An Advocate General of the Court of Justice of the European Union has given his opinion in a case concerning the rights of grandparents to see their grandchildren.
The case in question concerned a grandmother, Ms Valcheva, who is a Bulgarian national. Her grandson was born in 2002, and since his parents’ divorce he has been habitually resident in Greece, where he lives with his father who is a Greek national.
Ms Valcheva wishes to maintain a relationship with her grandson and sought to obtain rights of access. However, she was unsuccessful in her attempts to establish quality contact with her grandson and did not receive any support from the Greek authorities. She therefore applied to the Bulgarian courts for a determination of arrangements for her to exercise rights of access to her grandson. The access she requested consisted of seeing her grandson one weekend each month and that he come and stay with her at her home in Bulgaria for two or three weeks during his holidays.
Her application was dismissed by the Bulgarian courts of first instance and also the appeal court on the basis of lack of jurisdiction on the ground that an EU Regulation (Brussels IIa Regulation) provides for the jurisdiction of the courts of the Member State in which the child has his habitual residence i.e. Greece.
Ms Valcheva then took her case to Bulgaria’s Supreme Court, which has taken the view that in order to determine which country’s court has jurisdiction, it is essential to ascertain whether or not the Brussels IIa Regulation applies to the rights of access of grandparents. The case was referred to the Court of Justice for a ruling on this question.
Advocate General Szpunar has now given his opinion on the matter. He notes that his analysis has been guided by the principle that the best interests of the child come first, which is of fundamental importance under the Brussels IIa Regulation.
He also notes that if applications for rights of access by persons other than parents are to be excluded from the scope of the Brussels IIa Regulation, jurisdiction in respect of such applications would be determined by non-harmonised national rules. The risk of bringing the dispute before a court the child has no close link to, and the likelihood of parallel proceedings and irreconcilable decisions would increase, contrary to the purpose of the Brussels IIa Regulation, which aims to lay down uniform rules of jurisdiction in accordance with the principle of proximity in judicial proceedings.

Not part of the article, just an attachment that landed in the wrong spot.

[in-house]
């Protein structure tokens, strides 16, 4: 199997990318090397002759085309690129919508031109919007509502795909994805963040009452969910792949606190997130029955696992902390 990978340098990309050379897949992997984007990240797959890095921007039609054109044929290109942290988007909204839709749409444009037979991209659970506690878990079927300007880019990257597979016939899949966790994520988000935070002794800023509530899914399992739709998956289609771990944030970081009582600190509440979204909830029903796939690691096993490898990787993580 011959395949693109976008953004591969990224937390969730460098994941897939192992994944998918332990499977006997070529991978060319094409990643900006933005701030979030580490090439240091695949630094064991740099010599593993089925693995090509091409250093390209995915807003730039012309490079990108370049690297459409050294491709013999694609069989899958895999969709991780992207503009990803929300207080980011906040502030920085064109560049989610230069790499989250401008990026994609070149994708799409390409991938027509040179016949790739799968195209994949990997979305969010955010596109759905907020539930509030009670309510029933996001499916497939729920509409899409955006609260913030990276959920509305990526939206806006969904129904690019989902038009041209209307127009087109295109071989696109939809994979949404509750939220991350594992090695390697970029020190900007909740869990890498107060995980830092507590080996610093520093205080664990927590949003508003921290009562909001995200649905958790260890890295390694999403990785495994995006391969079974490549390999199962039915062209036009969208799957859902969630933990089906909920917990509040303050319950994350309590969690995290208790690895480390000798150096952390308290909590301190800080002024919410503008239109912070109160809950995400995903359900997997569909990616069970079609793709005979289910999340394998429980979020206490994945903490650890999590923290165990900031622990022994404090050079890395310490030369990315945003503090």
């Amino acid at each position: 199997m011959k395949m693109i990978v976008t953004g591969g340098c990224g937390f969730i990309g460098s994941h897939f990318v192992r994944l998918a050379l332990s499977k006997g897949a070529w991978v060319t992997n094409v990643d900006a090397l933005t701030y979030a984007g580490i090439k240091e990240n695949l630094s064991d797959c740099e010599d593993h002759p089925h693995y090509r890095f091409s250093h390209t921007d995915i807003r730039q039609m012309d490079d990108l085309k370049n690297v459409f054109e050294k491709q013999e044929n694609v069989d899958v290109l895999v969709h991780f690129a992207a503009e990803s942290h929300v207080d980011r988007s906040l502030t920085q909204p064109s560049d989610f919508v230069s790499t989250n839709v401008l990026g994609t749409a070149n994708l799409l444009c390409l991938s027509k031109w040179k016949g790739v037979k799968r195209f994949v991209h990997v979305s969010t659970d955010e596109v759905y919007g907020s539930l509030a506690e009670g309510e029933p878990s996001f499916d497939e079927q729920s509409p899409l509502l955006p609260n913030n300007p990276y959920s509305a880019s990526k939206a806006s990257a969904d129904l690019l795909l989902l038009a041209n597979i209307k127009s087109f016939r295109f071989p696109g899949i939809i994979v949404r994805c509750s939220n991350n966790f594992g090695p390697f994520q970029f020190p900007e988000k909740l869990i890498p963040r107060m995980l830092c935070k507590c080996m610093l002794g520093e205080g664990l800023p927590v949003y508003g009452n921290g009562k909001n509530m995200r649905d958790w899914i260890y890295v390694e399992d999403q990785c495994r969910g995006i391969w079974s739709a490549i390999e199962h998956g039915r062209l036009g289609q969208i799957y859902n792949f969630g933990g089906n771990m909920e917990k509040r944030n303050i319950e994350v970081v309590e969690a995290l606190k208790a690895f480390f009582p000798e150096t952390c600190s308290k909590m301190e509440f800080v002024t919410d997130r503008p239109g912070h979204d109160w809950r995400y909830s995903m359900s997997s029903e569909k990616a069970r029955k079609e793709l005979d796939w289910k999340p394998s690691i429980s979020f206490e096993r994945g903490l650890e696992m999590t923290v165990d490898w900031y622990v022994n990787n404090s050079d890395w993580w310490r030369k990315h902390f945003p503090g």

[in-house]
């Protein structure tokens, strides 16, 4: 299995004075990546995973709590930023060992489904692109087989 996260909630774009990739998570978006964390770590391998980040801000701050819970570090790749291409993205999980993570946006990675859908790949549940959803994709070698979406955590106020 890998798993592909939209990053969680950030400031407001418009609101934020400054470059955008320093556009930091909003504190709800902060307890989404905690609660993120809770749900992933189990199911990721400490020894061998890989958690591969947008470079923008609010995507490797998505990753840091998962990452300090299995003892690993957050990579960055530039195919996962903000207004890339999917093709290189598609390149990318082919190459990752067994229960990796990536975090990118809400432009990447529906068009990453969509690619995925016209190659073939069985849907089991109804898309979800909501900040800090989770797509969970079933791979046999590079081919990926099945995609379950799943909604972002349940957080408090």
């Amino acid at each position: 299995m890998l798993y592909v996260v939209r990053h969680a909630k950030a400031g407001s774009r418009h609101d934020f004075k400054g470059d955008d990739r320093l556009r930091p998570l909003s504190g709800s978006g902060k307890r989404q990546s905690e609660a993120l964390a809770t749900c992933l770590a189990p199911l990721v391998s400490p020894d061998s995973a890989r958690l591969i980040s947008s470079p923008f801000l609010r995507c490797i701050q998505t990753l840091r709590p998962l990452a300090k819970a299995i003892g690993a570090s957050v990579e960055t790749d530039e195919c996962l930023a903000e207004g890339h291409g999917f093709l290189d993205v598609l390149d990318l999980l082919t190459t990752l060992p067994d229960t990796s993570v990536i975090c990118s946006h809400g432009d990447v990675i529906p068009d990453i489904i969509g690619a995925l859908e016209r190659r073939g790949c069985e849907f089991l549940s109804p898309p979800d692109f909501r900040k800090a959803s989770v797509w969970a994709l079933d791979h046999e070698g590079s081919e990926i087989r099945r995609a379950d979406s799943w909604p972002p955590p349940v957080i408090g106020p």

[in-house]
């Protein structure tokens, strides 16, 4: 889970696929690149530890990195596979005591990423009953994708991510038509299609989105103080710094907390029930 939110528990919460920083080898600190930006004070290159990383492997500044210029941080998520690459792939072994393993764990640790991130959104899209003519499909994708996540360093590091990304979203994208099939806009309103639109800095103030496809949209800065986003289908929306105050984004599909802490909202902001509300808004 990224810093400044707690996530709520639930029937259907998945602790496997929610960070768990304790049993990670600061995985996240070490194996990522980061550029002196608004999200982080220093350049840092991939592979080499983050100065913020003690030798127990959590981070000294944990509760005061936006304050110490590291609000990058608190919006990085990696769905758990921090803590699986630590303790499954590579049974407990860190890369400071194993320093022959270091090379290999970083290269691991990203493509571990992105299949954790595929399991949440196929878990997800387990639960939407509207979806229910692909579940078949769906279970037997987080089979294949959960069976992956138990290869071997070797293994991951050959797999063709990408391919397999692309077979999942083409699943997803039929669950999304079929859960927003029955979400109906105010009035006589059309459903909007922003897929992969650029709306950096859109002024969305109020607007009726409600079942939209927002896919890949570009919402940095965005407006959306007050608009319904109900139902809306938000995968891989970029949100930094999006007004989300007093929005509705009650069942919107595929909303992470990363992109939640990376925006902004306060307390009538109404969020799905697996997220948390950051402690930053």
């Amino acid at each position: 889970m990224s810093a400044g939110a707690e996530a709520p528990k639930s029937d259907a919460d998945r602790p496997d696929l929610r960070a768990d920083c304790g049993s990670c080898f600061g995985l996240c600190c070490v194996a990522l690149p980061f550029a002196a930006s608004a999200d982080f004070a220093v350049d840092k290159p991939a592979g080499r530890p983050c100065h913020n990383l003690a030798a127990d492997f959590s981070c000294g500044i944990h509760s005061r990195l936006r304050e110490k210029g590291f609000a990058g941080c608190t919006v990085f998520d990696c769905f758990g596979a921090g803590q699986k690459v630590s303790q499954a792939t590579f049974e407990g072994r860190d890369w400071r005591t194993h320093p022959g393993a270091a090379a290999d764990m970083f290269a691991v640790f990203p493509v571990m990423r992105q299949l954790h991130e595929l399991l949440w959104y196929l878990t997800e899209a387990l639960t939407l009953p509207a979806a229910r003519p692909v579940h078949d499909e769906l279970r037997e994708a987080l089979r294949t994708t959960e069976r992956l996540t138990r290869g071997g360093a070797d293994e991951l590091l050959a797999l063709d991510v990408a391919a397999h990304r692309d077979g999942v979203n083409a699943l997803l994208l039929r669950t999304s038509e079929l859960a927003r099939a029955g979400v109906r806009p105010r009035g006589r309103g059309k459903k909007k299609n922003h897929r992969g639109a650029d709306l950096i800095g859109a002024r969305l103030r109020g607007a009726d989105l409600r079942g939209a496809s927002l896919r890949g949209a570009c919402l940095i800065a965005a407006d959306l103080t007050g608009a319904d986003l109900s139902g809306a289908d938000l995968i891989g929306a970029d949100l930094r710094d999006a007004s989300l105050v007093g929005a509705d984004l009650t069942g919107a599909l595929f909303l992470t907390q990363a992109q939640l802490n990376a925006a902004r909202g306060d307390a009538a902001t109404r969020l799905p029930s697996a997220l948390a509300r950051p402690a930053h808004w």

The Advocate General also looked at relevant international instruments such as the 1996 Hague Convention, noting that they adopt a broad concept of rights of access, thus supporting the integration of ties between near relatives, which can play a considerable part in family life.
He concluded that the concept of rights of access includes persons other than parents, since those persons have family ties to the child based on law or on fact.
He has therefore proposed the Court of Justice rules that in matters of parental responsibility rights of access include the rights of access of grandparents
It is important to note that the Advocate General’s Opinion is not binding on the Court of Justice. It is the role of the Advocates General to propose to the Court, in complete independence, a legal solution to the cases for which they are responsible. The Judges of the Court will deliberate the case and give their judgment at a later date.
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